At the beginning of the 2021-22 season, the Washington Capitals needed an X-factor to emerge on offense. Luckily for them, Evgeny Kuznetsov started playing at the level he’s capable of playing again.
Two other names that needed to have good seasons were Anthony Mantha and Daniel Sprong. The former is on Injured Reserve after shoulder surgery and the latter isn’t having the impact that he had in 2020-21…yet.
The Capitals Need More From Daniel Sprong
Sprong, 24, was a surprise contributor last season, and it was mostly due to Alex Ovechkin being out of the lineup at times. He took advantage of his opportunity, registering 20 points (13 goals, seven assists) in 42 appearances in 2020-21. The winger signed a two-year, $1.45 million contract back on Sep. 18, 2020, and with his measly cap hit of $725,000, the Capitals thought they had a bargain heading into this season.
Sprong is a restricted free agent this summer, and because of his average play so far and the added pressure from rookies that have over-performed, he needs to step up more to be re-signed. Or he will be looking for his fourth NHL franchise already in his young career.
Sprong’s Tale of Two Seasons
There is no denying Sprong’s value last season. He recorded a point in 17 games, but five of said games were when Ovechkin wasn’t playing due to COVID-19 protocols and a later injury. Four of those five matches came at the end of the season and were part of a stretch where Sprong scored six goals in six games to help the Capitals maintain a playoff seed.
Sprong set career highs in assists, points, and plus-minus rating (plus-7) last season, and was one shy of tying his highest goal total from back in 2018-19 with the Anaheim Ducks. This season is telling a different story. Currently, the winger is on pace to finish with just 10 goals and 14 assists. He’s played in 24 of Washington’s 28 games, being a healthy scratch at times, and ranks 13th on the team in scoring and 19th among skaters in average time on ice (12:31).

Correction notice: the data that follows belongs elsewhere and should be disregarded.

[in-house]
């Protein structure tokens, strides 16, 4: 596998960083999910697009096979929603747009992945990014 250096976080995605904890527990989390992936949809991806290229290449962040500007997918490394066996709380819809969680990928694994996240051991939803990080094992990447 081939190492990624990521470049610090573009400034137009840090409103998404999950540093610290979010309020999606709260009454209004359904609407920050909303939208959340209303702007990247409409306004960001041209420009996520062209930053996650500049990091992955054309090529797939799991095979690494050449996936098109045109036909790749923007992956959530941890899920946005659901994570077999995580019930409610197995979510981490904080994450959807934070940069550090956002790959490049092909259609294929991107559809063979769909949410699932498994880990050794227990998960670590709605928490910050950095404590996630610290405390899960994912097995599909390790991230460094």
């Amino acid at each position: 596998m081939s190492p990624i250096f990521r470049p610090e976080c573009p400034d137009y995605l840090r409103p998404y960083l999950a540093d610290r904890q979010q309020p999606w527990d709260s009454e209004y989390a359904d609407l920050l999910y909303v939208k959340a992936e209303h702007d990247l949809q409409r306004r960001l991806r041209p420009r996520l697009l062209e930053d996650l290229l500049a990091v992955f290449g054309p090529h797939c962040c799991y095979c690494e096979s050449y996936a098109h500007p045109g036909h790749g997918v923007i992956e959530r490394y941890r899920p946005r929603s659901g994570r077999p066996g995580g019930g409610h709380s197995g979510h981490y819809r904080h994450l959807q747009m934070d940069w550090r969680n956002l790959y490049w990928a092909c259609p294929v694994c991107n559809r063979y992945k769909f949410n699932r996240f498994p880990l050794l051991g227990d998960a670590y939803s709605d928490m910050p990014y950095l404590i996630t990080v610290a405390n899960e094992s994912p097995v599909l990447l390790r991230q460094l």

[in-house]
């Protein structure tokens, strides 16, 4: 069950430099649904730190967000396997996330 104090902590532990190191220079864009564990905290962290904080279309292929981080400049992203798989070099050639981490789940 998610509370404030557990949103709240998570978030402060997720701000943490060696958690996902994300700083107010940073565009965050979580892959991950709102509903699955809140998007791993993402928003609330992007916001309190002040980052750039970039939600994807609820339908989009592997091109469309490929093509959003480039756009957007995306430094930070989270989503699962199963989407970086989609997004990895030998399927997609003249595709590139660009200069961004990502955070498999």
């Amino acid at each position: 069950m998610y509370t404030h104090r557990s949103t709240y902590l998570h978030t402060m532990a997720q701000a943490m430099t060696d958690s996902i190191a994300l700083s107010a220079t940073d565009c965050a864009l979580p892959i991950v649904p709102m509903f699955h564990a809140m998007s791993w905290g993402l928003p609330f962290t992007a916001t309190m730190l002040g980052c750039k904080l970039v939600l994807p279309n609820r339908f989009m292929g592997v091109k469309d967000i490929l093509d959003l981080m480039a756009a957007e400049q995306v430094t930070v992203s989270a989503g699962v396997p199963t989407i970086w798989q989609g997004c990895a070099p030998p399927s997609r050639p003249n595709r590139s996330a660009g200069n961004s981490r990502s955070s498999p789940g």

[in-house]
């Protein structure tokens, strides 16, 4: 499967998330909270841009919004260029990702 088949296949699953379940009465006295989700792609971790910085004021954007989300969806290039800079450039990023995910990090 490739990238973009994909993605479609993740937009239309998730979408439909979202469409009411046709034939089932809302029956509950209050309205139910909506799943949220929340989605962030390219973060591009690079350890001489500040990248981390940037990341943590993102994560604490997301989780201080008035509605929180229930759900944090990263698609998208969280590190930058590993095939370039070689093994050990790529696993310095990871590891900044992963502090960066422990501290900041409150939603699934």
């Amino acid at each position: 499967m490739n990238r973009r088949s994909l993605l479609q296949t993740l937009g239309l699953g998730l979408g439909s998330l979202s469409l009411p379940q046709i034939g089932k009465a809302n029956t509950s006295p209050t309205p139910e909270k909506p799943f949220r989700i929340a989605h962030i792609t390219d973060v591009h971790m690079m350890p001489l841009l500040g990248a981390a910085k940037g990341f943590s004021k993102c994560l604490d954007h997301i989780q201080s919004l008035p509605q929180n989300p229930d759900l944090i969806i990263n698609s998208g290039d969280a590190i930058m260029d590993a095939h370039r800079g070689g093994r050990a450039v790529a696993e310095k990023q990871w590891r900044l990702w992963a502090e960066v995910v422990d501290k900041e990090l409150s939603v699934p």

Capitals’ Rookies on the Rise
One skater that has averaged a smidge more time on ice, including on the power play, is rookie Aliaksei Protas. The two have comparable goals-for per 60 minutes, but head coach Peter Laviolette is starting to gain more trust in Protas. In December alone, the 20-year old was on the ice minutes more than Sprong in two of the four games they were both on the roster.
Due to injuries to top-six talent, the rookies have had to step up out of necessity and have contributed when called upon. Along with Protas, Connor McMichael, Brett Leason, Garrett Pilon, Beck Malyenstyn, and Hendrix Lapierre have all shown they are capable of scoring at the NHL level. With defenseman Martin Fehervary also putting pucks past goalies, seven Capitals rookies have scored a goal in 2021-22 so far.
Sprong Controls his Fate
The question of Sprong’s value is now raised. His production hasn’t met expectations, but the excitement may have been exaggerated, to begin with. His impact last season was mostly proven while Ovechkin wasn’t available. Now that the captain is having an-MVP caliber season, it’s probably not a coincidence that role players such as Sprong haven’t found a solid groove.
The season is still young, however. There’s still time for the winger to work his magic, and he may be called upon later in the season during key stretches of the schedule. In 2020-21, he had three different point streaks.
The rookies are nipping at his blades though. If Sprong continues his average play, then paying him more than he’s worth over the summer just to retain a young forward may not be the best decision by general manager Brian MacLellan, especially when the rookies are proving they are capable of the same type of production.
Carl Knauf is an author and master journalist (so the degree says). He specializes in sports–primarily hockey–music, and the publishing industry. His sports writing has been featured on The Hockey Writers, Last Word On Sports, and local newspapers in his home state of New Mexico. Carl covers the Washington Capitals with accurate reporting and detailed analysis to help readers answer basic and burning questions such as, “Why did the Capitals not win the Stanley Cup (again)?”
Carl greatly enjoys interacting with his audience (except trolls who he refuses to embarrass with a response). Please use the comment section at the bottom of every THW article, and also feel free to chat with and follow him on Twitter. For interview and feature requests, please visit his Muck Rack profile.